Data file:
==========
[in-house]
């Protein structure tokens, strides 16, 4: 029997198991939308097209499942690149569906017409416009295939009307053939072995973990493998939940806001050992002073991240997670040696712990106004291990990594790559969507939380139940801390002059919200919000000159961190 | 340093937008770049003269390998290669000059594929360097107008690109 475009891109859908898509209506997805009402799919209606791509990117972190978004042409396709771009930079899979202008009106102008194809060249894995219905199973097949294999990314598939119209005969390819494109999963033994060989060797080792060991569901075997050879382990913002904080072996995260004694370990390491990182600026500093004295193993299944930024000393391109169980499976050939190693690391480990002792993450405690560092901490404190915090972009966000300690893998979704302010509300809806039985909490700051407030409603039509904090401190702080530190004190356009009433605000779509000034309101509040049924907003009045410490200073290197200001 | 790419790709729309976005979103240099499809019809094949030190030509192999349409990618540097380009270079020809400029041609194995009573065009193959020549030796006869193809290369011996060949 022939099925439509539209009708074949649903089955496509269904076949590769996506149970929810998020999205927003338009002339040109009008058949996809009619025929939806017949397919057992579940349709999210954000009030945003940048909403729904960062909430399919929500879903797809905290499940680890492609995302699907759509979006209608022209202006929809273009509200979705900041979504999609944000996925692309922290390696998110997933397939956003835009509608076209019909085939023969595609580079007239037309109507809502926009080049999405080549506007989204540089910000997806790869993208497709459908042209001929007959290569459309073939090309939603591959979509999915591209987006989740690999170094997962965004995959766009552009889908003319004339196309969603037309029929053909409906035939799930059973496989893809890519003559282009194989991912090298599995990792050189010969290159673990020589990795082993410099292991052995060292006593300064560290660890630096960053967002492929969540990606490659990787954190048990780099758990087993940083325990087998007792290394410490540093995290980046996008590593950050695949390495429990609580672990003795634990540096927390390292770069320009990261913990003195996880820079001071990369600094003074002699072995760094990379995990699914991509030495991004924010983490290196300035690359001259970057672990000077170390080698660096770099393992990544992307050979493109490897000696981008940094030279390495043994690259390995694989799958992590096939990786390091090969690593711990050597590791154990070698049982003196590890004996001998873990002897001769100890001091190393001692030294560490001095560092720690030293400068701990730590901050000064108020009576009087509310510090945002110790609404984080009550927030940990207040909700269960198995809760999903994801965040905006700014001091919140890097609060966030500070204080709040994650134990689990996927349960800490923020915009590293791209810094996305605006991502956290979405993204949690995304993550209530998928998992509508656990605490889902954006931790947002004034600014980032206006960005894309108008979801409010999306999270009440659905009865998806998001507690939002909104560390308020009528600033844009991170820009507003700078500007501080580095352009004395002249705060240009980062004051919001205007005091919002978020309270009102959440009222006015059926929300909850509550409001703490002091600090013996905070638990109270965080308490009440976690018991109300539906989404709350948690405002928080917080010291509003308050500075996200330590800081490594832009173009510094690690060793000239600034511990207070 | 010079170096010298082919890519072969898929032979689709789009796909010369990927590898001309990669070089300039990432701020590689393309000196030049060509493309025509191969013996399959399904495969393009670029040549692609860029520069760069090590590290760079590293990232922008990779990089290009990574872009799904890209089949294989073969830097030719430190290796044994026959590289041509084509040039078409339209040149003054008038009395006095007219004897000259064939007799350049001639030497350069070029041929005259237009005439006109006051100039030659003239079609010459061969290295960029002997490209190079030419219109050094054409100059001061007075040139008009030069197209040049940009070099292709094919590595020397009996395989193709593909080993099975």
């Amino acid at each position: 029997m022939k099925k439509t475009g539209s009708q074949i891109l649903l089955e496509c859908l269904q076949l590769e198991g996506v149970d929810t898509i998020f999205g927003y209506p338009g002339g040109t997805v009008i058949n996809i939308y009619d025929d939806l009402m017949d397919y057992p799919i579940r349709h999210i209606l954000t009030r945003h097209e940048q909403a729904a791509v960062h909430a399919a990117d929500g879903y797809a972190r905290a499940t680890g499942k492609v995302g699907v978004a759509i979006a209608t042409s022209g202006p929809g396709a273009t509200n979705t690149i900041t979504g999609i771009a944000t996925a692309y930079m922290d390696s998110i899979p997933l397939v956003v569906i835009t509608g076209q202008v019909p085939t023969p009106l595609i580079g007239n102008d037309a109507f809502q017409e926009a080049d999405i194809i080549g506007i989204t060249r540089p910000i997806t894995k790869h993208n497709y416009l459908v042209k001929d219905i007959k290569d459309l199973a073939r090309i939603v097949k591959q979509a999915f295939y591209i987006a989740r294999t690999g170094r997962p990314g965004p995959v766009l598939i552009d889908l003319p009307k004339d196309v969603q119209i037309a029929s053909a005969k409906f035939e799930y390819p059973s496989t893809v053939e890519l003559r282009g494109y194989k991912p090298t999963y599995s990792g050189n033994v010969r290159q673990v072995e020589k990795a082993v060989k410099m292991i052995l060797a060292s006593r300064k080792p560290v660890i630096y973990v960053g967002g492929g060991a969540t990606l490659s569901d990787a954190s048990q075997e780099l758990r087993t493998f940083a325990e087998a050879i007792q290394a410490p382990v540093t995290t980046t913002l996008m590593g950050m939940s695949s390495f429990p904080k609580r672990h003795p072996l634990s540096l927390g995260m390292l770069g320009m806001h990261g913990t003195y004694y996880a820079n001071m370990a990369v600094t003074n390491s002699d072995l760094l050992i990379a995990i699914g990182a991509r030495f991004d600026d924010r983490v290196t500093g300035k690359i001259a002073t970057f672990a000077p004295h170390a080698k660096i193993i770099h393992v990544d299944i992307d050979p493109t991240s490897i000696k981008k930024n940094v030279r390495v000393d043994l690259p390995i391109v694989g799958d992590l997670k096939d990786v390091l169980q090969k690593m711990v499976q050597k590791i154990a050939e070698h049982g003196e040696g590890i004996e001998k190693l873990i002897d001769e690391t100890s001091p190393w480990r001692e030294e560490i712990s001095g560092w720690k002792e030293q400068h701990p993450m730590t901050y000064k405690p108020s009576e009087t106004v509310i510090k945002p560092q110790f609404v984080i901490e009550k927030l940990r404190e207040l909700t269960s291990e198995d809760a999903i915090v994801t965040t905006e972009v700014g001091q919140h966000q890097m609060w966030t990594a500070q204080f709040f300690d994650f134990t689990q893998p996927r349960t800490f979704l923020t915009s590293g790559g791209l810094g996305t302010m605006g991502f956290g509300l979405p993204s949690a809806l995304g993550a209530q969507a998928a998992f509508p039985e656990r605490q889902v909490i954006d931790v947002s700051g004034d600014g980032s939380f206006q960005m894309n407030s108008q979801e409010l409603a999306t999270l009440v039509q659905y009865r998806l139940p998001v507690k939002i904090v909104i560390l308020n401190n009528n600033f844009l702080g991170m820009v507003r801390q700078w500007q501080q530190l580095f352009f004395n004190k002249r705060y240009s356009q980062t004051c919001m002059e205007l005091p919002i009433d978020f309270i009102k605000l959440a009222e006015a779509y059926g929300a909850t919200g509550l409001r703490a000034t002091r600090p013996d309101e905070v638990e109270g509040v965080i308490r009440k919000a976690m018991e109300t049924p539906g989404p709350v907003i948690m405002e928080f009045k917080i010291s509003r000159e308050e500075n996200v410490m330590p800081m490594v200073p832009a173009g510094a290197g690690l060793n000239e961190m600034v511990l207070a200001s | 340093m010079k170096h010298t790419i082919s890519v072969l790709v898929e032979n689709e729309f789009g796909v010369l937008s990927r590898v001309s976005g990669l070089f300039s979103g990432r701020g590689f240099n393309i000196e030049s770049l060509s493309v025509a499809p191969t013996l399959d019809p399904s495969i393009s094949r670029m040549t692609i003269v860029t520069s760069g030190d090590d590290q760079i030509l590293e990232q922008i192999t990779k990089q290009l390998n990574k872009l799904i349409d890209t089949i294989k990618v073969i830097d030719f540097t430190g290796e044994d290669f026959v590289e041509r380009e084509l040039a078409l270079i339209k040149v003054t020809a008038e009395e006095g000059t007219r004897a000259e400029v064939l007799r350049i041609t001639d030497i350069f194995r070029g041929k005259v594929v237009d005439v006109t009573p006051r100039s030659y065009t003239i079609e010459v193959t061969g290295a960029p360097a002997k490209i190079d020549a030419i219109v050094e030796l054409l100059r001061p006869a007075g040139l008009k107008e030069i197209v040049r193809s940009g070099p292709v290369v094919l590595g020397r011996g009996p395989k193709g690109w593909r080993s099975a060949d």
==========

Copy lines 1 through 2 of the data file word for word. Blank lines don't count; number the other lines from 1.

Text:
[in-house]
């Protein structure tokens, strides 16, 4: 029997198991939308097209499942690149569906017409416009295939009307053939072995973990493998939940806001050992002073991240997670040696712990106004291990990594790559969507939380139940801390002059919200919000000159961190 | 340093937008770049003269390998290669000059594929360097107008690109 475009891109859908898509209506997805009402799919209606791509990117972190978004042409396709771009930079899979202008009106102008194809060249894995219905199973097949294999990314598939119209005969390819494109999963033994060989060797080792060991569901075997050879382990913002904080072996995260004694370990390491990182600026500093004295193993299944930024000393391109169980499976050939190693690391480990002792993450405690560092901490404190915090972009966000300690893998979704302010509300809806039985909490700051407030409603039509904090401190702080530190004190356009009433605000779509000034309101509040049924907003009045410490200073290197200001 | 790419790709729309976005979103240099499809019809094949030190030509192999349409990618540097380009270079020809400029041609194995009573065009193959020549030796006869193809290369011996060949 022939099925439509539209009708074949649903089955496509269904076949590769996506149970929810998020999205927003338009002339040109009008058949996809009619025929939806017949397919057992579940349709999210954000009030945003940048909403729904960062909430399919929500879903797809905290499940680890492609995302699907759509979006209608022209202006929809273009509200979705900041979504999609944000996925692309922290390696998110997933397939956003835009509608076209019909085939023969595609580079007239037309109507809502926009080049999405080549506007989204540089910000997806790869993208497709459908042209001929007959290569459309073939090309939603591959979509999915591209987006989740690999170094997962965004995959766009552009889908003319004339196309969603037309029929053909409906035939799930059973496989893809890519003559282009194989991912090298599995990792050189010969290159673990020589990795082993410099292991052995060292006593300064560290660890630096960053967002492929969540990606490659990787954190048990780099758990087993940083325990087998007792290394410490540093995290980046996008590593950050695949390495429990609580672990003795634990540096927390390292770069320009990261913990003195996880820079001071990369600094003074002699072995760094990379995990699914991509030495991004924010983490290196300035690359001259970057672990000077170390080698660096770099393992990544992307050979493109490897000696981008940094030279390495043994690259390995694989799958992590096939990786390091090969690593711990050597590791154990070698049982003196590890004996001998873990002897001769100890001091190393001692030294560490001095560092720690030293400068701990730590901050000064108020009576009087509310510090945002110790609404984080009550927030940990207040909700269960198995809760999903994801965040905006700014001091919140890097609060966030500070204080709040994650134990689990996927349960800490923020915009590293791209810094996305605006991502956290979405993204949690995304993550209530998928998992509508656990605490889902954006931790947002004034600014980032206006960005894309108008979801409010999306999270009440659905009865998806998001507690939002909104560390308020009528600033844009991170820009507003700078500007501080580095352009004395002249705060240009980062004051919001205007005091919002978020309270009102959440009222006015059926929300909850509550409001703490002091600090013996905070638990109270965080308490009440976690018991109300539906989404709350948690405002928080917080010291509003308050500075996200330590800081490594832009173009510094690690060793000239600034511990207070 | 010079170096010298082919890519072969898929032979689709789009796909010369990927590898001309990669070089300039990432701020590689393309000196030049060509493309025509191969013996399959399904495969393009670029040549692609860029520069760069090590590290760079590293990232922008990779990089290009990574872009799904890209089949294989073969830097030719430190290796044994026959590289041509084509040039078409339209040149003054008038009395006095007219004897000259064939007799350049001639030497350069070029041929005259237009005439006109006051100039030659003239079609010459061969290295960029002997490209190079030419219109050094054409100059001061007075040139008009030069197209040049940009070099292709094919590595020397009996395989193709593909080993099975």